Date: 22/02/16


In regards to my SK Audit, I recognised that I need to familiarize myself of BODMAS, I beleive this is an important startegy, especially for KS2 as it allows them to understand the order of operations which could essentially lead onto algebra, in preparation for secondary school.

A whole pepperoni pizza divided into quarters

The term ‘BODMAS’ has allowed me to remember the order of operations. This acrostic strategy may allow children remember the order as they are associating each term with a name ‘BODMAS’.

With this acrostic strategy in mind I practiced questions to evaluate the benefits of this stragey. Depending on the key stage, some children could struggle with the sum, place value or solution to the equation, even if they know the order of operations.This may lead to the incorrect answer. An example of this appeared on professional practice phase 1A who understood inverse operations such as 23 = 7+ ?. The child explained their understanding of  the equal signs still meaning  ‘equal to’ even though it was inversed, however the child struggled with addition and subtraction at times, this led to them getting the answer of ’18’. It appears important to introduce BODMAS once their understanding in other topic areas has developed. As teachers it is essential to recognise misconceptions early on, understand each childs indvidual needs and be familar with the National Curriculum expectations.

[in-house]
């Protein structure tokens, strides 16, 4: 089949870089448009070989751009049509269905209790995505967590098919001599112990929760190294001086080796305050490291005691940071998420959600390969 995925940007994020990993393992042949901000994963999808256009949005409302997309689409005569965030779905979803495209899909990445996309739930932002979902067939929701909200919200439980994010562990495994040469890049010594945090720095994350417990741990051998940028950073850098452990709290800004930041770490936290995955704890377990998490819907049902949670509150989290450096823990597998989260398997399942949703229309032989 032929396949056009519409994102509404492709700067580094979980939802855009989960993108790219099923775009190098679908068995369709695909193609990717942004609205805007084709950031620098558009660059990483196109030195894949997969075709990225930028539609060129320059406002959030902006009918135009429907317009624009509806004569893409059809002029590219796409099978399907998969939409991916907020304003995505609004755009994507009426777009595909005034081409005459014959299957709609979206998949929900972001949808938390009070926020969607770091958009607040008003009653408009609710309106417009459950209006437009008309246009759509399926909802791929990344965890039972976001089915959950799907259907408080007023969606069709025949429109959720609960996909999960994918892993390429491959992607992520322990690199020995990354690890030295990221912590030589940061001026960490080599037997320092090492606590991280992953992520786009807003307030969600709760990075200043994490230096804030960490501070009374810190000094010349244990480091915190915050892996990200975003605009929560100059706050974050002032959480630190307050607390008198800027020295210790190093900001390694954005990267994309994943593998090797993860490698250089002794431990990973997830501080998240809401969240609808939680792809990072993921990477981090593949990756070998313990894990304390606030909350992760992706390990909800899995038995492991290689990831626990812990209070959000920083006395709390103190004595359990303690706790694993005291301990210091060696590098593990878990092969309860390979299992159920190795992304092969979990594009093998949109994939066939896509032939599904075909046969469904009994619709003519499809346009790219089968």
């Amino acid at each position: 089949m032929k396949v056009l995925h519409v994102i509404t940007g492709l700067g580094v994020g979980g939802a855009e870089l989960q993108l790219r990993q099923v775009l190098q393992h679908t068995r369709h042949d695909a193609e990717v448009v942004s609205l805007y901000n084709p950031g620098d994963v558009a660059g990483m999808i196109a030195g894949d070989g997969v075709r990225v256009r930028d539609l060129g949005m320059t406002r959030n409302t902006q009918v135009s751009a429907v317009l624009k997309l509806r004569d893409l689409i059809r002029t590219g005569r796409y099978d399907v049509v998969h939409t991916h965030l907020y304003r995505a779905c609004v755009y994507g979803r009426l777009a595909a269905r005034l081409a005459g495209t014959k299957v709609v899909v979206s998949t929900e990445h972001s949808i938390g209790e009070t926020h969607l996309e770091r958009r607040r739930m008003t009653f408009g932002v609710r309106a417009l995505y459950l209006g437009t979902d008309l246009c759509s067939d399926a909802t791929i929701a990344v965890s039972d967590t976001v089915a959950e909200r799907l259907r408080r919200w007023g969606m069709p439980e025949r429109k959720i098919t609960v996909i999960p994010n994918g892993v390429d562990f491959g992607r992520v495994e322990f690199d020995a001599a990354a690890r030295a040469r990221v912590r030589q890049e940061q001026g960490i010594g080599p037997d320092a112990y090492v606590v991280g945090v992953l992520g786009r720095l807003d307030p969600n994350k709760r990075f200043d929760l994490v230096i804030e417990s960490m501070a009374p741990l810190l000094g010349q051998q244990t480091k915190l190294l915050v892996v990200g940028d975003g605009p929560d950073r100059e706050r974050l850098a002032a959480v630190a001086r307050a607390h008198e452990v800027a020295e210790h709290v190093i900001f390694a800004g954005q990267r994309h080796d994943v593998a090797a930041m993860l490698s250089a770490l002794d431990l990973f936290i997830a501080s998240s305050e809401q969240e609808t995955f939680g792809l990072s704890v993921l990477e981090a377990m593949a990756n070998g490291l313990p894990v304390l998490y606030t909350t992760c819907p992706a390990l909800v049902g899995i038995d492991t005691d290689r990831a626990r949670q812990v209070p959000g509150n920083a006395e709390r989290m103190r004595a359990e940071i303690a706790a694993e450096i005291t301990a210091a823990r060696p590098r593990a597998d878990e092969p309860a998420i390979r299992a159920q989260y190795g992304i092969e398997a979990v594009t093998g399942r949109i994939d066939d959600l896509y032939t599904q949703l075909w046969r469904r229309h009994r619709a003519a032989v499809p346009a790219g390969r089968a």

Test taken on bitesize.


This shows my development after understanding BODMAS.


What I knew before: That operations have a specific order, however I did not particularly know what this order was.

What I learnt: The context of BODMAS and how it can support memory in relation to operation orders.

What I now want to know: How can this be developed on placement and what activities could take place around this? What resources could be used?